On this hiking day, we got a later start than usual. We departed Cascadia’s largest city in the mid-afternoon – instead of mid-morning – driving northeast toward Mount Baker National Forest. This was our first hike within this federally protected wilderness on the western slopes of the Cascade Range, hiking three and a half miles from the trailhead and back. We decided to take it easy given our very late start and the steadily rainfall during most of our trek. The total distance of the Baker Lake Trail — the forested path we took during this hiking trip — is 20 miles. Someday or over a series of days, Larry, the dogs and I will hike the nicely packed trail in its entirety.
Larry, the dogs and I had hiked a trail — the Interurban Trail — about 60 miles to the east of the Baker Lake Trail a few weeks ago. Even though both trails are located in Whatcom County, the scenery and climate of the two paths could not be any different. The InterUrban Trail hugs Bellingham Bay, offering very clearly skies exposing views of distant mountains to photographers and onlookers’ delight. The Baker Lake Trail is shaded, damp, and has the feel of an orthopedically ergonomic sidewalk under your feet – providing a different yet equally picture worthy scene of towering trees and clearly running waterways.
The Baker Lake Trailhead is tucked away at the end of an unpaved road. The two miles of so we drove along the dirt road prompted me to change the drive mode of our XC60 from “Comfort” to “Off Road.” Admittedly, we neither drove along 15% rocky inclines nor traversed United Arab Emirates styled sand dunes. We did find ourselves navigating around massive potholes turned moon craters by other motorists and intense rain – needing to intently focus on maintaining traction over the unpredictable whims of a muddy surface. This feat was no challenge for the World Car of the Year. I very much felt in control of our SUV and had no thoughts of getting stuck or otherwise spinning out.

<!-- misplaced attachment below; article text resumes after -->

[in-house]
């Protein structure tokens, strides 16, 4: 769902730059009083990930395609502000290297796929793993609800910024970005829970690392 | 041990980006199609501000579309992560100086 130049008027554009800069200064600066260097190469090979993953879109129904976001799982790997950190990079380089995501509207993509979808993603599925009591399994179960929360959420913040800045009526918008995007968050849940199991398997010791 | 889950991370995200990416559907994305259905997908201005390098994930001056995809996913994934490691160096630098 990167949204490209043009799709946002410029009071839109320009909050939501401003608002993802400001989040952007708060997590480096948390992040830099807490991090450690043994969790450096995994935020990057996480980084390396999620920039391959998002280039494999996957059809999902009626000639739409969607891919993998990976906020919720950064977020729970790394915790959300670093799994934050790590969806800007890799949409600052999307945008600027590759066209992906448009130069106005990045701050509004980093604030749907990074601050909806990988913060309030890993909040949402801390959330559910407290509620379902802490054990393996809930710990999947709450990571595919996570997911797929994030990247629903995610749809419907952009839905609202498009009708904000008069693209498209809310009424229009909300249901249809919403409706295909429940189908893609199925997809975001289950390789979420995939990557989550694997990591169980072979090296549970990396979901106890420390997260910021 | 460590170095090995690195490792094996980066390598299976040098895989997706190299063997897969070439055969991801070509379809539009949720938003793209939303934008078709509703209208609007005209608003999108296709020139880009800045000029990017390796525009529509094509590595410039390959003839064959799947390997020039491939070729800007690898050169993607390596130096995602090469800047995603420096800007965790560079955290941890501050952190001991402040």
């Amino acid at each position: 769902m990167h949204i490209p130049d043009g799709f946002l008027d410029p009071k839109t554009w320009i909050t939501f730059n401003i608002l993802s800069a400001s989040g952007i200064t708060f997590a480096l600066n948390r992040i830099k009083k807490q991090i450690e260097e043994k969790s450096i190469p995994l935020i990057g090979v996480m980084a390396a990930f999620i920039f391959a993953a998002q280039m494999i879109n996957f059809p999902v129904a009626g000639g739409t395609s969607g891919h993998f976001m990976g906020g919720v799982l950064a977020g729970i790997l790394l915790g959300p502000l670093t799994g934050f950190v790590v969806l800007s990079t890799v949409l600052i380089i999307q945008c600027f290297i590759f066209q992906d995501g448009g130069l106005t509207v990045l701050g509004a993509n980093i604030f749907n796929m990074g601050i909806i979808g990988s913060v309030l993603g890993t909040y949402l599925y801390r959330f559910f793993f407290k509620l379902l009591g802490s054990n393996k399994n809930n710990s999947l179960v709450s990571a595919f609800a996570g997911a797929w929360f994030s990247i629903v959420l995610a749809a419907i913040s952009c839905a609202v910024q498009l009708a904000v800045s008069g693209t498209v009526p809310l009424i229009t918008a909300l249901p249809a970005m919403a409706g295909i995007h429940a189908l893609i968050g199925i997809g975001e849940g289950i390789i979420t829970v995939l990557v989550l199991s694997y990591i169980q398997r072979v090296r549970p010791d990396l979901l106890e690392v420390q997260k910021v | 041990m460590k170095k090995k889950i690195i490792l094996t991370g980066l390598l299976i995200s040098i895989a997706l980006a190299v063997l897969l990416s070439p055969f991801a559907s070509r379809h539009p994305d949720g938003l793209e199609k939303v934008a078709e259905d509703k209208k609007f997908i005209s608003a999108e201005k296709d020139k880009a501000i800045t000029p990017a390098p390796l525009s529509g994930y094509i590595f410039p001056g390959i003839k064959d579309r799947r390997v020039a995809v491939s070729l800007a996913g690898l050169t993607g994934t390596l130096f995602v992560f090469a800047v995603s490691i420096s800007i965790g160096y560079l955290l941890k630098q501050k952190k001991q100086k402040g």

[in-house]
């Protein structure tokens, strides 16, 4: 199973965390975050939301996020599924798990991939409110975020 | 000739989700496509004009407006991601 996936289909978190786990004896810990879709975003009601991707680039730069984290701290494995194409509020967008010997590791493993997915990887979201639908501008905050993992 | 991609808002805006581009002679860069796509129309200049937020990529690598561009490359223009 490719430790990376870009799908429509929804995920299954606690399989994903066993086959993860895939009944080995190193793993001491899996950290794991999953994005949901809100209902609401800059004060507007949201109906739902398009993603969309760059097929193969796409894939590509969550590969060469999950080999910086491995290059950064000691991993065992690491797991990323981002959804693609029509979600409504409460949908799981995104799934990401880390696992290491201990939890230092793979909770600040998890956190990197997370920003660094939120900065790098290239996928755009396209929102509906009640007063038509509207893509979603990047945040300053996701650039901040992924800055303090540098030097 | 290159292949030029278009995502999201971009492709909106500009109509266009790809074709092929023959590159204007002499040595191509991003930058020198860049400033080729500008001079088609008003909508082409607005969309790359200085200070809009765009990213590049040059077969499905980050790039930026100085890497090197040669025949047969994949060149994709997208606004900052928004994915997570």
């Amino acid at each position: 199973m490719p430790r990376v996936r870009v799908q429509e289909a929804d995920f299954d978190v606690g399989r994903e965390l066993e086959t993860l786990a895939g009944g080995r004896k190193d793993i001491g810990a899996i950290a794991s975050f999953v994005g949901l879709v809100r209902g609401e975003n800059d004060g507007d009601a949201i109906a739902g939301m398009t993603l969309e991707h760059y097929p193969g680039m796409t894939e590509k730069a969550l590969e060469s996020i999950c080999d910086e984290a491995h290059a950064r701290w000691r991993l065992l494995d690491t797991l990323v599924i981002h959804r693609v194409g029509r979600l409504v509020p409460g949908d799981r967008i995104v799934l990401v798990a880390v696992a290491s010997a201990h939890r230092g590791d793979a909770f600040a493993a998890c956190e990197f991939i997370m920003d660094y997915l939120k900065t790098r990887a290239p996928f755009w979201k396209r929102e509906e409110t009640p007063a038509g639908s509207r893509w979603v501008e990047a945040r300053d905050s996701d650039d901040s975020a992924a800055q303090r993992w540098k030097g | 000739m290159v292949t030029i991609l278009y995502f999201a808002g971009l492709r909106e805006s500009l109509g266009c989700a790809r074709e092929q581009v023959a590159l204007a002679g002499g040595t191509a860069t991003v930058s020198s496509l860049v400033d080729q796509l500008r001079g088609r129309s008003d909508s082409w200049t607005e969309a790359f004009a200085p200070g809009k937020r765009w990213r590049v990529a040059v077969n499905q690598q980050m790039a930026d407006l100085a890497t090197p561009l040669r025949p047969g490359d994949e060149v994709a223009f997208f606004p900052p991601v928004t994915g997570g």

Once parked; we changed into our rudimentary hiking gear, readied the dogs, and headed out. A first on this hiking trip too was our signing the trail registry, which was sheltered from the rain in a well constructed wooden contraption resembling a safety deposit box. Attached to a sturdy post, the holder kept dry loose sheets of the hiking registry and a couple of worn down No. 2 pencils. Once I registered Larry and me, we and the dogs continued onward.
Tangential Note: I say rudimentary hiking gear not as a self-deprecating aside yet as a notice to Larry and myself we need to invest in rain gear that will keep us dry and warm during the winter season – given raining is a guaranteed frequent occurrence within any environment west of the Cascade Range.
Ranked Easy on the AllTrails app, Baker Lake Trail offers great views of the forest, Baker Lake, and the mountains that rise from the Puget Sound Energy reservoir into low hanging clouds. We must have crossed a dozen or more wooden bridges all constructed differently than the others yet equally excelling in elevating the trail over ditches and miniature waterways. We encountered more hikers than I thought, given the steady rainfall and made-up correlation I created of distance from Seattle’s City Center being inversely proportional to the number of fellow hikers we will encounter on any given trek. It is selfish when you think about it – we want the beauty and tranquility of our forested hikes all to ourselves. Understandable yet silly.